30 Oct 2012, BioSpectrum Bureau , BioSpectrum
Singapore: A study conducted in Singapore has revealed that people, who travel to high risk areas associated with infectious diseases, are increasingly getting infected by the Hepatitis A virus (HAV). The virus is the most common travel-related disease infection, second only to travellers' diarrhoea. The virus is excreted in faeces and transmitted through contaminated food and water. A person is infectious for two-to-three weeks before he or she starts experiencing the symptoms.
Although Singapore is located in a region highly endemic for HAV infection, pre-travel HAV vaccination remains low among Singaporean travelers. A local study titled 'The Changing Epidemiological Patterns of Hepatitis A Infection in Singapore', has revealed that nearly 60 percent of HAV cases seen in Singapore between 1999 and 2009 were imported.
Over the last seven years, the number of imported cases stayed consistently above 50 percent. Of these cases, most were Singapore residents, who contracted the disease from countries they visited in South East Asia and/or the Indian sub-continent.
Furthermore, in 1993, only 2.5 percent of the people tested below 25 years had the HAV antibody, which means that the majority of people in Singapore are not protected against HAV and are thus at risk of contracting the disease infection.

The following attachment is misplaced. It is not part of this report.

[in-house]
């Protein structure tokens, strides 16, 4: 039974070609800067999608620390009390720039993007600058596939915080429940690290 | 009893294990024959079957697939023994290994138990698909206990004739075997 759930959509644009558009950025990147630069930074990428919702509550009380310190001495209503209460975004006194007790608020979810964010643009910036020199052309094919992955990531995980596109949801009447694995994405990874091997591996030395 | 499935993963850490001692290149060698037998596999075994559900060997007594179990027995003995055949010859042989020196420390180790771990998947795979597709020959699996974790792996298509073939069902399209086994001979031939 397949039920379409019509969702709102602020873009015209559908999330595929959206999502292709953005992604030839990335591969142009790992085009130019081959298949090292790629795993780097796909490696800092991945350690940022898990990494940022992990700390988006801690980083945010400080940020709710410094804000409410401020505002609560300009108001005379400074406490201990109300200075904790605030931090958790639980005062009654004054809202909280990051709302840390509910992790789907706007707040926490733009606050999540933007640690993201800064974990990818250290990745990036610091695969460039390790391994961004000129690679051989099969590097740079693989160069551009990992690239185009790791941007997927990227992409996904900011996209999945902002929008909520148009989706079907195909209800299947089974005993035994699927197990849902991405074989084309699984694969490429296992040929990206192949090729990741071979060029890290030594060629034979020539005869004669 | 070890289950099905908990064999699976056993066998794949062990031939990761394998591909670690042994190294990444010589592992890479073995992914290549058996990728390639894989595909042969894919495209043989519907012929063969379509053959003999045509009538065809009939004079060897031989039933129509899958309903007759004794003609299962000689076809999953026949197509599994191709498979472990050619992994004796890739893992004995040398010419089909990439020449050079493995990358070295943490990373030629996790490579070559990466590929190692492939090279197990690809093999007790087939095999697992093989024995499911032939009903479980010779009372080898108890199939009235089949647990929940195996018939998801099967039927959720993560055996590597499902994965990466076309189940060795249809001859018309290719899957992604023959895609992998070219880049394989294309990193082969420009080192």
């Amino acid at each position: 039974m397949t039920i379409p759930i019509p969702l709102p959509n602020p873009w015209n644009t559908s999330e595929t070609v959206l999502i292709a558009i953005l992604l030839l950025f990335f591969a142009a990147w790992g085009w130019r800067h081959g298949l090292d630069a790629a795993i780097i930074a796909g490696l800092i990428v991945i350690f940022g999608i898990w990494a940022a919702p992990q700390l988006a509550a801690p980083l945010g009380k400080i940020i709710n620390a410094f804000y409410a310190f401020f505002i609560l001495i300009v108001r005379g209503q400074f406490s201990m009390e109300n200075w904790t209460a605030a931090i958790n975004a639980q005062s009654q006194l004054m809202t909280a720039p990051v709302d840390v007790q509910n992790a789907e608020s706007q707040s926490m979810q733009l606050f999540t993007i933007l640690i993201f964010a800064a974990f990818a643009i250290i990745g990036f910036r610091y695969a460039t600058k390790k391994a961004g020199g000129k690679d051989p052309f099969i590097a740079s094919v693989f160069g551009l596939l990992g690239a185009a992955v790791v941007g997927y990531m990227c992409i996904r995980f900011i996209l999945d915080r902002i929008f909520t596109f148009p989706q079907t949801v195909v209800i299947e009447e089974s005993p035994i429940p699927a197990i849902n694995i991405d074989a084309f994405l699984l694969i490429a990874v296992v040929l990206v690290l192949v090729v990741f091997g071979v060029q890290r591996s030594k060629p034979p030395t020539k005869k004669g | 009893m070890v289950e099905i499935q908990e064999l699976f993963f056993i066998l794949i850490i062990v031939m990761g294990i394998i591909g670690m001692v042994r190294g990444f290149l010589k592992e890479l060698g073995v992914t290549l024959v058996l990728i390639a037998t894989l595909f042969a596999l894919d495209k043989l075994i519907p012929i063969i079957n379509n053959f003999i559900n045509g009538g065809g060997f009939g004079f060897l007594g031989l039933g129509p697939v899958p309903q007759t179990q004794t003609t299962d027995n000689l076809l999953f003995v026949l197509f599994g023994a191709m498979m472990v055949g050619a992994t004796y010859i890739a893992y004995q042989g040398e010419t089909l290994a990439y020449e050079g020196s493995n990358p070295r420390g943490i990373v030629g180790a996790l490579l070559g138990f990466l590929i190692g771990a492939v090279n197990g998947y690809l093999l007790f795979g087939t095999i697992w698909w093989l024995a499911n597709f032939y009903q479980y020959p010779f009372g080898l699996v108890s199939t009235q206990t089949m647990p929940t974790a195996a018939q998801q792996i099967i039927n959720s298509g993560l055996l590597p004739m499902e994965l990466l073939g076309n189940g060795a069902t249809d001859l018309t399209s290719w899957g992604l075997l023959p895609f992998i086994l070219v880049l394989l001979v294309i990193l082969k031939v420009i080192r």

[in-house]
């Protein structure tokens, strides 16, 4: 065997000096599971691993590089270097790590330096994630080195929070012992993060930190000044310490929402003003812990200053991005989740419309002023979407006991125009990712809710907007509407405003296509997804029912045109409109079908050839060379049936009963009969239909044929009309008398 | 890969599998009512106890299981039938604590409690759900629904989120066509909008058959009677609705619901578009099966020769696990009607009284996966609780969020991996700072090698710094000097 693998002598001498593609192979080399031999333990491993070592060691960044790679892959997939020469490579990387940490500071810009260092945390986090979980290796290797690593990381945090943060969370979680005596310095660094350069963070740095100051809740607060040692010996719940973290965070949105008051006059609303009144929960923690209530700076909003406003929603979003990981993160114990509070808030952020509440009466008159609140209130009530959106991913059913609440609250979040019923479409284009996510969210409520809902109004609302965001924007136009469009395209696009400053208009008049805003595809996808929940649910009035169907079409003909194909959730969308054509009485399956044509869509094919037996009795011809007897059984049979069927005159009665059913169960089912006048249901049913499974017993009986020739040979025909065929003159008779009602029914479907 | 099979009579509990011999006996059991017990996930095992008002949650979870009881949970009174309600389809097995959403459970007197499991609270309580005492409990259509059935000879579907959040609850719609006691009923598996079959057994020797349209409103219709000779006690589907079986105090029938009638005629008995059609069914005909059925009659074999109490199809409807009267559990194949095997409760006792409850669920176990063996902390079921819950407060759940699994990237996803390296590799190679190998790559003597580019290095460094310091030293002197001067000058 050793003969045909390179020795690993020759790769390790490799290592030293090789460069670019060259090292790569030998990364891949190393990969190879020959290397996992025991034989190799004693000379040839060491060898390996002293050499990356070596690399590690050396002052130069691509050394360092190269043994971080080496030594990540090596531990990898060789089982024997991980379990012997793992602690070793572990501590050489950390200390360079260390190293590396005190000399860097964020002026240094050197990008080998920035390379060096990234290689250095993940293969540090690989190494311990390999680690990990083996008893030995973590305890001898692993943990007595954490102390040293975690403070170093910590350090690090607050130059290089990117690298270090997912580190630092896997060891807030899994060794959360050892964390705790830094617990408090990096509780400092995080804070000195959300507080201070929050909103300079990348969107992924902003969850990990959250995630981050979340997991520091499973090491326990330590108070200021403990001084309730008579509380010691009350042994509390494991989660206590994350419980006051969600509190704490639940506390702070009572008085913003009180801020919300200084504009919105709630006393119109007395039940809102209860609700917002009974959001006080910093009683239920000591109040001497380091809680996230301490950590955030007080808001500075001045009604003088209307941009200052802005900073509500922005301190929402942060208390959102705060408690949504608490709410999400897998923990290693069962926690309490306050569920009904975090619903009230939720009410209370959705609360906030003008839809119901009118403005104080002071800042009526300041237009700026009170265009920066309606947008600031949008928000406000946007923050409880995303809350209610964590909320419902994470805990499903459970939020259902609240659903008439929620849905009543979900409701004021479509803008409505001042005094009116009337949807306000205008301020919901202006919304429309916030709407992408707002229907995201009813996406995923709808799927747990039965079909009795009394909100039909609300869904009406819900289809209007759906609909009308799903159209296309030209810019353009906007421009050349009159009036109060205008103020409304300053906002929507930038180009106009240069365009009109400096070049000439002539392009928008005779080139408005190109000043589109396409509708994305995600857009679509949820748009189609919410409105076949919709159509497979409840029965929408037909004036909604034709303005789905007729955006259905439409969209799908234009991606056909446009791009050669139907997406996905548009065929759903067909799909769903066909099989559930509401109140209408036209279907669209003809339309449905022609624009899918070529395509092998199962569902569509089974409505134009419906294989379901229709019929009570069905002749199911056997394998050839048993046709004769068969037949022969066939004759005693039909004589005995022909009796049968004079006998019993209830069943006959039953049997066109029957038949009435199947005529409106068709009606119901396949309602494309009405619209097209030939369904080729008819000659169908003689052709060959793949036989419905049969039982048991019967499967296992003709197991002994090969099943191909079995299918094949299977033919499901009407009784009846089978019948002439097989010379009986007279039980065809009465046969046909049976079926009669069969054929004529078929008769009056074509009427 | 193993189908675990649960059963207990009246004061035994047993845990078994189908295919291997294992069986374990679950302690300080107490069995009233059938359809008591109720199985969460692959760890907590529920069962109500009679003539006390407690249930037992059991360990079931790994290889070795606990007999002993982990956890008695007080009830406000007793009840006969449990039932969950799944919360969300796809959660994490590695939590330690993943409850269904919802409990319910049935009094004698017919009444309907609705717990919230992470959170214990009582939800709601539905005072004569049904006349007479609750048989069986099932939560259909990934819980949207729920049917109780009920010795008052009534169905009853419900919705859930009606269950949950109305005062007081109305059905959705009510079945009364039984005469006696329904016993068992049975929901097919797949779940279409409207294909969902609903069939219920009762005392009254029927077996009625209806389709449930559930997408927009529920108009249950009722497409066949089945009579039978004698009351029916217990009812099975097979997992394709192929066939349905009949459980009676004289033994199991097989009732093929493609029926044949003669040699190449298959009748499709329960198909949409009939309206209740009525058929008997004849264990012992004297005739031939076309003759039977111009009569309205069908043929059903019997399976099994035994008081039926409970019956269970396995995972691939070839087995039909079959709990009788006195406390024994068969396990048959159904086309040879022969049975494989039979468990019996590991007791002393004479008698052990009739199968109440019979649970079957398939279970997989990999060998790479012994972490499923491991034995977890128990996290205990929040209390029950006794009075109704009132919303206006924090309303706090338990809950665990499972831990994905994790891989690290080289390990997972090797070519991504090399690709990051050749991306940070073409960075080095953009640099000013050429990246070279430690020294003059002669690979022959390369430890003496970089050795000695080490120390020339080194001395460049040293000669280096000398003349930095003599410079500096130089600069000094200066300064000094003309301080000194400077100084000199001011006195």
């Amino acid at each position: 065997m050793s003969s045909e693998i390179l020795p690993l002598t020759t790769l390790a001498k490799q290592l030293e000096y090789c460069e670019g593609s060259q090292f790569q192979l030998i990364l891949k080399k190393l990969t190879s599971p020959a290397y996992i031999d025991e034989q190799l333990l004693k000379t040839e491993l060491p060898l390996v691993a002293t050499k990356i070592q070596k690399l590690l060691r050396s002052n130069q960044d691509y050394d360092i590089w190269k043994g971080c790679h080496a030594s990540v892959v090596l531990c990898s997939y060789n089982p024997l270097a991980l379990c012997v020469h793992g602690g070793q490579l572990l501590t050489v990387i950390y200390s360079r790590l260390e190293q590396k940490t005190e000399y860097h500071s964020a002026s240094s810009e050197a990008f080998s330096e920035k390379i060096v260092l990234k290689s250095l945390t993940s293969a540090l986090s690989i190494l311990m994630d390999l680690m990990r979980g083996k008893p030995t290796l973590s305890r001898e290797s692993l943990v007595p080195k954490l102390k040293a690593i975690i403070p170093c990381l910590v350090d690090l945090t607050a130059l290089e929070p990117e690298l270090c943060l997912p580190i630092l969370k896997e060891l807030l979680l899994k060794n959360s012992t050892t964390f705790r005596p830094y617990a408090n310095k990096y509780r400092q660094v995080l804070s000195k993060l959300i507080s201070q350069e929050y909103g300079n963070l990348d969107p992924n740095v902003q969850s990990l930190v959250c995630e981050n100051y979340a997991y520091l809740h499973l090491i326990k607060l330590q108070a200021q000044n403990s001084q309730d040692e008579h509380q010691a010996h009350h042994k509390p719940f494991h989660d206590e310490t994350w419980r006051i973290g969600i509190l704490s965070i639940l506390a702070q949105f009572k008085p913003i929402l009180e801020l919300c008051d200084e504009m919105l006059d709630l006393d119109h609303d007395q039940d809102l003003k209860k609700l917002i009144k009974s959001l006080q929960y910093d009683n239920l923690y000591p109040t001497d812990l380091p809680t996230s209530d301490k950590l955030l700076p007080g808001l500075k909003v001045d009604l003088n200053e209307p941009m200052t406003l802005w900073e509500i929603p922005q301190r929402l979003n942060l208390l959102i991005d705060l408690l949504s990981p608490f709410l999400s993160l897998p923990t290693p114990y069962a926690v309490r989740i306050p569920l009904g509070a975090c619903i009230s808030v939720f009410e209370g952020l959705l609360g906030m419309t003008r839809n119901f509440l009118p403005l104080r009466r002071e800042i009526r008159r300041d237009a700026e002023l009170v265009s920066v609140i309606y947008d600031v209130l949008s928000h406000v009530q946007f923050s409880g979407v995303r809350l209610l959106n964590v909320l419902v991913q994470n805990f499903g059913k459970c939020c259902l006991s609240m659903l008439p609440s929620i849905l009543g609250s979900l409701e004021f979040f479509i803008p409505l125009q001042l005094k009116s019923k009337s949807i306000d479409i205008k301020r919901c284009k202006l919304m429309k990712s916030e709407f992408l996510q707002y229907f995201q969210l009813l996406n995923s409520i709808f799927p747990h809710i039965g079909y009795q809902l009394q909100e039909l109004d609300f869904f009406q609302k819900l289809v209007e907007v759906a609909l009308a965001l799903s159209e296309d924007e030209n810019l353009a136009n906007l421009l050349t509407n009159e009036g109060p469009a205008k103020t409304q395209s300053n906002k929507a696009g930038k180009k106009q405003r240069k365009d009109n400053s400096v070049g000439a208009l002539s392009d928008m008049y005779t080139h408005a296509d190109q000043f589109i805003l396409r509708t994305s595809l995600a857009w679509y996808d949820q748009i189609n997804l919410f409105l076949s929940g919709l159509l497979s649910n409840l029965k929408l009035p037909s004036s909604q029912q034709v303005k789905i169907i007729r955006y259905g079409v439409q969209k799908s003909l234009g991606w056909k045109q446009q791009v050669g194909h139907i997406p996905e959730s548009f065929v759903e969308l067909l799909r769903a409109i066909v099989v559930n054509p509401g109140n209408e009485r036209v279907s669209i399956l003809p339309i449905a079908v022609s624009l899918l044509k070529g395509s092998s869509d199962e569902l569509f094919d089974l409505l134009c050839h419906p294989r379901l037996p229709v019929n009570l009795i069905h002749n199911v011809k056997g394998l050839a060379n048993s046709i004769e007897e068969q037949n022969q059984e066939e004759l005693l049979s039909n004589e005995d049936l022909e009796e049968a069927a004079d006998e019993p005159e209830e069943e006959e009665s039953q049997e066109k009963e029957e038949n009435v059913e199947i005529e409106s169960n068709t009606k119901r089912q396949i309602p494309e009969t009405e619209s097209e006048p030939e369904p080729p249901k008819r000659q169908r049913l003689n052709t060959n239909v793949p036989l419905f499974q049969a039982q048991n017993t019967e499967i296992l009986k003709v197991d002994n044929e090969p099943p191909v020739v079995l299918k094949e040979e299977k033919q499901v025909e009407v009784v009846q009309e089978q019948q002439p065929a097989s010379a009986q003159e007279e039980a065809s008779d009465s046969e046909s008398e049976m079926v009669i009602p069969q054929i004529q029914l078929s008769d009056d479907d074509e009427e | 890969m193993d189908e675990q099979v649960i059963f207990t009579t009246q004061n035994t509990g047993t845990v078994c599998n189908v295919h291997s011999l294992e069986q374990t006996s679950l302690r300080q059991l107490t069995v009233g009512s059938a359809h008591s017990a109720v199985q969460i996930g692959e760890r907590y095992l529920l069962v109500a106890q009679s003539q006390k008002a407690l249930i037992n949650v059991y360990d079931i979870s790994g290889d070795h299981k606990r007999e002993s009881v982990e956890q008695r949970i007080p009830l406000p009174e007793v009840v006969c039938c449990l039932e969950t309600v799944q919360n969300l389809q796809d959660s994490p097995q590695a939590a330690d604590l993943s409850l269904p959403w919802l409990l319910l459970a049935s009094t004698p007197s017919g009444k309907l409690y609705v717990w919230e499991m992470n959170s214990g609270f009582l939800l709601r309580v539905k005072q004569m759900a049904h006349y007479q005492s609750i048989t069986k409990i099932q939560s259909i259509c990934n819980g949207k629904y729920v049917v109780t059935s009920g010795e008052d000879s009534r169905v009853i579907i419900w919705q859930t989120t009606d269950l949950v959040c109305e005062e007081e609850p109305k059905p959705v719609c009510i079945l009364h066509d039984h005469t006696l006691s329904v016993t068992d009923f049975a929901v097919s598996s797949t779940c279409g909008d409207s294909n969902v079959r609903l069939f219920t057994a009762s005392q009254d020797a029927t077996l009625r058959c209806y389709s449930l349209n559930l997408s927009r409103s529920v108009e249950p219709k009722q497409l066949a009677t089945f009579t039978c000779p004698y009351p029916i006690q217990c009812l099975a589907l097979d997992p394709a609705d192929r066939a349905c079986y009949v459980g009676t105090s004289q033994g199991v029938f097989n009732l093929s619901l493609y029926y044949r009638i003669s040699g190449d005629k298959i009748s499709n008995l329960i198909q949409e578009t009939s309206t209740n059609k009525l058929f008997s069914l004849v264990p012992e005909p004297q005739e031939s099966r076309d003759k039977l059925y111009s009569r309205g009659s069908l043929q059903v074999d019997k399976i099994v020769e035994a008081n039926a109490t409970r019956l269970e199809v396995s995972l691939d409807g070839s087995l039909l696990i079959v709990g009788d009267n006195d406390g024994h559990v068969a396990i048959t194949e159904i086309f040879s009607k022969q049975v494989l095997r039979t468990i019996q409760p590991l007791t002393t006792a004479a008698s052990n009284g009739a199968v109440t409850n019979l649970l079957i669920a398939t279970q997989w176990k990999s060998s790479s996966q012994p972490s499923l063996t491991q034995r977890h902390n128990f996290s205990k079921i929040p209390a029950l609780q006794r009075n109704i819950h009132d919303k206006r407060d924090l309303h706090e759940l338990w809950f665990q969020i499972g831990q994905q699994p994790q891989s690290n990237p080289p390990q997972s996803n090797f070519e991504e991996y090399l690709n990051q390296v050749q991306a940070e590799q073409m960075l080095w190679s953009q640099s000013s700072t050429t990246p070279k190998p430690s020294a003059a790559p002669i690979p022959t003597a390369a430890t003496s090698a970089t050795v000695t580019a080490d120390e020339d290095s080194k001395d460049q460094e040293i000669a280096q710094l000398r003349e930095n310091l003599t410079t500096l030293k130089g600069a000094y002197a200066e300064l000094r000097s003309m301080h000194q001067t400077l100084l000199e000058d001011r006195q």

Dr Leong Hoe Nam, an infectious disease doctor at Raffles Hospital said, "Many people are ignorant of the health risks of HAV, particularly for patients with chronic liver disease. Severe HAV infection in these individuals may lead to acute liver failure and even death. For the vast majority of other patients, the illness is debilitating for weeks. It is the perfect way to affect an otherwise beautiful holiday. Vaccination is highly recommended when travelling or living in areas where HAV is endemic. This will be in most parts of Asia, including our neighbouring countries in South East Asia."